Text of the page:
Another area ripe for audit in your compliance program is your third parties. While there is no one specific list of transactions or other items which should be audited when it comes to your third parties below are some of the areas you may wish to consider reviewing:

  • Contracts with third parties to confirm that the appropriate FCPA compliance terms and conditions are in place.
  • Determine that actual due diligence took place on the third party.
  • Review the compliance training program for any third party; both the substance of the program and attendance records.
  • Does the third party have a hotline or any other reporting mechanism for allegations of compliance violations? If so how are such reports maintained? Review any reports of compliance violations or issues that arose through anonymous, hotline or any other reporting mechanism.
  • Does the third party have written employee discipline procedures? If so have any employees been disciplined for any compliance violations? If yes review all relevant files relating to any such violations to determine the process used and the outcome reached.
  • Review expense reports for employees in high risk positions or high risk countries.
  • Testing for gifts, travel and entertainment which were provided to, or for, foreign governmental officials.
  • Review the overall structure of the third party’s compliance program. If the company has a designated compliance officer to whom, and how, does that compliance officer report? How is the third party vendor’s compliance program designed to identify risks and what has been the result of any so identified?
  • Review a sample of employee commission payments and determine if they follow the internal policy and procedure of the third party.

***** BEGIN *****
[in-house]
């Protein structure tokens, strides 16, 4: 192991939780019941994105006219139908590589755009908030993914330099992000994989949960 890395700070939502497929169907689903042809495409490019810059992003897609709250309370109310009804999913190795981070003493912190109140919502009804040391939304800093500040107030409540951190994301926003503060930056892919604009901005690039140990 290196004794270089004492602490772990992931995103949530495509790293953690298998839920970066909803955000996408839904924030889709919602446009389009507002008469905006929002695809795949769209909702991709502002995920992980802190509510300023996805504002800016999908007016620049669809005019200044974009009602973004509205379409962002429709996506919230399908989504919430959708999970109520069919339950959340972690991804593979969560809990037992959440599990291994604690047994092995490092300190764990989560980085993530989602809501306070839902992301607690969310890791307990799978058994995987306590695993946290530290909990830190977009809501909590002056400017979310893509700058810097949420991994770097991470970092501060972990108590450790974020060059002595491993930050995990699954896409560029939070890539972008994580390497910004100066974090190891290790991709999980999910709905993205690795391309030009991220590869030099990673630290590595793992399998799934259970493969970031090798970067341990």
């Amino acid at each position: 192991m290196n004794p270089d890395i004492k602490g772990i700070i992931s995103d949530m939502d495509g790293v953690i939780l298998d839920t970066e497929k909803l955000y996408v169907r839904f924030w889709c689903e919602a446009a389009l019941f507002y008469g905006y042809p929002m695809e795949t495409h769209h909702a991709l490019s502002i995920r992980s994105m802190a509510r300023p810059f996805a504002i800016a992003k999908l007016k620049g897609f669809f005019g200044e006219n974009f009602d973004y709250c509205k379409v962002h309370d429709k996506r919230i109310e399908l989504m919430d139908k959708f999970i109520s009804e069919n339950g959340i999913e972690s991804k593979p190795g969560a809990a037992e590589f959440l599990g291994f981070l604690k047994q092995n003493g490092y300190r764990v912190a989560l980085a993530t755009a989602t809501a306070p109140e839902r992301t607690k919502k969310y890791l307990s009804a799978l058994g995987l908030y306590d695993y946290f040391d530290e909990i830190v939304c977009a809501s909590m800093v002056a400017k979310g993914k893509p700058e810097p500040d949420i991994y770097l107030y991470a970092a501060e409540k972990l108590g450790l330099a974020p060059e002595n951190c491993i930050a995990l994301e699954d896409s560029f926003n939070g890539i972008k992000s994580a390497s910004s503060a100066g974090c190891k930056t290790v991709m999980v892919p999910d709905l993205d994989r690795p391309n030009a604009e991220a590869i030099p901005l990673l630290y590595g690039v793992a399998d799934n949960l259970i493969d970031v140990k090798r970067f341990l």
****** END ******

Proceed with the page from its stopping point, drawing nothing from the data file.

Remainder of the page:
• With regard to any petty cash activity in foreign locations, review a sample of activity and apply analytical procedures and testing. Analyze the general ledger for high-risk transactions and cash advances and apply analytical procedures and testing.

Auditing is a more limited review that targets a specific business component, region or market sector during a timeframe to uncover and/or evaluate certain risks, particularly as seen in financial records. However, you should not assume that because your company conducts audits that it is effectively monitoring. In other words, the protocol is simple, everyone understands you need to audit, but try and cut costs or corners and you will pay for it in the long run.

Three Key Takeaways

  1. Auditing takes a deep dive into your high-risk compliance areas.
  2. Internal audit should test your key FCPA risk areas as a part of their regular auditor rotation.
  3. The findings uncovered in an audit must be used in your compliance regime going forward.

For more information on how an independent monitor can help improve your company’s ethics and compliance program, visit this month’s sponsor Affiliated Monitors at www.affiliatedmonitors.com.